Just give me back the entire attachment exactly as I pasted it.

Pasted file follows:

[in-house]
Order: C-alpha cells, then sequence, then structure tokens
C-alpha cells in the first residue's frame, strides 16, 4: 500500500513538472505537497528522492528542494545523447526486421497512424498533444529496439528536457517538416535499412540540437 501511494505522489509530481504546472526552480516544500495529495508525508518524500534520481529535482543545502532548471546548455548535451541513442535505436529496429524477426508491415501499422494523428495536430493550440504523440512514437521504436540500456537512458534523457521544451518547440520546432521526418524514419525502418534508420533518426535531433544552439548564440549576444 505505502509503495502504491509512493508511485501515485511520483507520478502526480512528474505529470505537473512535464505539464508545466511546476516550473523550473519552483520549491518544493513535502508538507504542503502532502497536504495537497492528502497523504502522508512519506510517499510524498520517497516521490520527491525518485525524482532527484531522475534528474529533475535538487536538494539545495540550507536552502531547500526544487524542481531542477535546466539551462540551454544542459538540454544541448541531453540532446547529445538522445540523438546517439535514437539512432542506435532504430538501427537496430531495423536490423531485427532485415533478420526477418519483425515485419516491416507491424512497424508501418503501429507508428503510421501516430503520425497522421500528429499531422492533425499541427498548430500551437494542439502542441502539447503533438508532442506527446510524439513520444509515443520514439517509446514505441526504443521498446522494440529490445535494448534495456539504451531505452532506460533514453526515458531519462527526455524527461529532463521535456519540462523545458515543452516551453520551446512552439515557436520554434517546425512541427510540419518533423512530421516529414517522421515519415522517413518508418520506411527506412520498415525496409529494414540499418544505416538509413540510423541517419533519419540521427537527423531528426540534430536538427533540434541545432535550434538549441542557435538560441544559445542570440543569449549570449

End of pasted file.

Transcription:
[in-house]
Order: C-alpha cells, then sequence, then structure tokens
C-alpha cells in the first residue's frame, strides 16, 4: 500500500513538472505537497528522492528542494545523447526486421497512424498533444529496439528536457517538416535499412540540437 501511494505522489509530481504546472526552480516544500495529495508525508518524500534520481529535482543545502532548471546548455548535451541513442535505436529496429524477426508491415501499422494523428495536430493550440504523440512514437521504436540500456537512458534523457521544451518547440520546432521526418524514419525502418534508420533518426535531433544552439548564440549576444 505505502509503495502504491509512493508511485501515485511520483507520478502526480512528474505529470505537473512535464505539464508545466511546476516550473523550473519552483520549491518544493513535502508538507504542503502532502497536504495537497492528502497523504502522508512519506510517499510524498520517497516521490520527491525518485525524482532527484531522475534528474529533475535538487536538494539545495540550507536552502531547500526544487524542481531542477535546466539551462540551454544542459538540454544541448541531453540532446547529445538522445540523438546517439535514437539512432542506435532504430538501427537496430531495423536490423531485427532485415533478420526477418519483425515485419516491416507491424512497424508501418503501429507508428503510421501516430503520425497522421500528429499531422492533425499541427498548430500551437494542439502542441502539447503533438508532442506527446510524439513520444509515443520514439517509446514505441526504443521498446522494440529490445535494448534495456539504451531505452532506460533514453526515458531519462527526455524527461529532463521535456519540462523545458515543452516551453520551446512552439515557436520554434517546425512541427510540419518533423512530421516529414517522421515519415522517413518508418520506411527506412520498415525496409529494414540499418544505416538509413540510423541517419533519419540521427537527423531528426540534430536538427533540434541545432535550434538549441542557435538560441544559445542570440543569449549570449